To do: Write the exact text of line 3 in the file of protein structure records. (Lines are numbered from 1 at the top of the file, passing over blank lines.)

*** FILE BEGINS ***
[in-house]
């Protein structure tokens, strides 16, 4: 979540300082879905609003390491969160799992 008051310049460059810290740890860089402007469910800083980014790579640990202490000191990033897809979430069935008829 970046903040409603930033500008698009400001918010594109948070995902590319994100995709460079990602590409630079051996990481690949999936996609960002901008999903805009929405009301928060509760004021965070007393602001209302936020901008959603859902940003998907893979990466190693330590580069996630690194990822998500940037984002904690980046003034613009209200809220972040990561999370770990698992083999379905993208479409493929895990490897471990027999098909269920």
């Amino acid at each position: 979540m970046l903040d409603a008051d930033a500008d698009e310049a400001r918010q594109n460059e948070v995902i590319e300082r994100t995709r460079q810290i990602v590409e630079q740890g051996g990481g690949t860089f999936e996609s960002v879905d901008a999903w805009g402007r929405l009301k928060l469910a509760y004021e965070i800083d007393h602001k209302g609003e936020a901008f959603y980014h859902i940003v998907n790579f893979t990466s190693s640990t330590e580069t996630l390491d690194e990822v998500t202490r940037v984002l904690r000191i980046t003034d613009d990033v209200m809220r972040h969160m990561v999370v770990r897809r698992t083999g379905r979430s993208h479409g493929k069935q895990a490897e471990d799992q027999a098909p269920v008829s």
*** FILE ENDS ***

């Amino acid at each position: 979540m970046l903040d409603a008051d930033a500008d698009e310049a400001r918010q594109n460059e948070v995902i590319e300082r994100t995709r460079q810290i990602v590409e630079q740890g051996g990481g690949t860089f999936e996609s960002v879905d901008a999903w805009g402007r929405l009301k928060l469910a509760y004021e965070i800083d007393h602001k209302g609003e936020a901008f959603y980014h859902i940003v998907n790579f893979t990466s190693s640990t330590e580069t996630l390491d690194e990822v998500t202490r940037v984002l904690r000191i980046t003034d613009d990033v209200m809220r972040h969160m990561v999370v770990r897809r698992t083999g379905r979430s993208h479409g493929k069935q895990a490897e471990d799992q027999a098909p269920v008829s």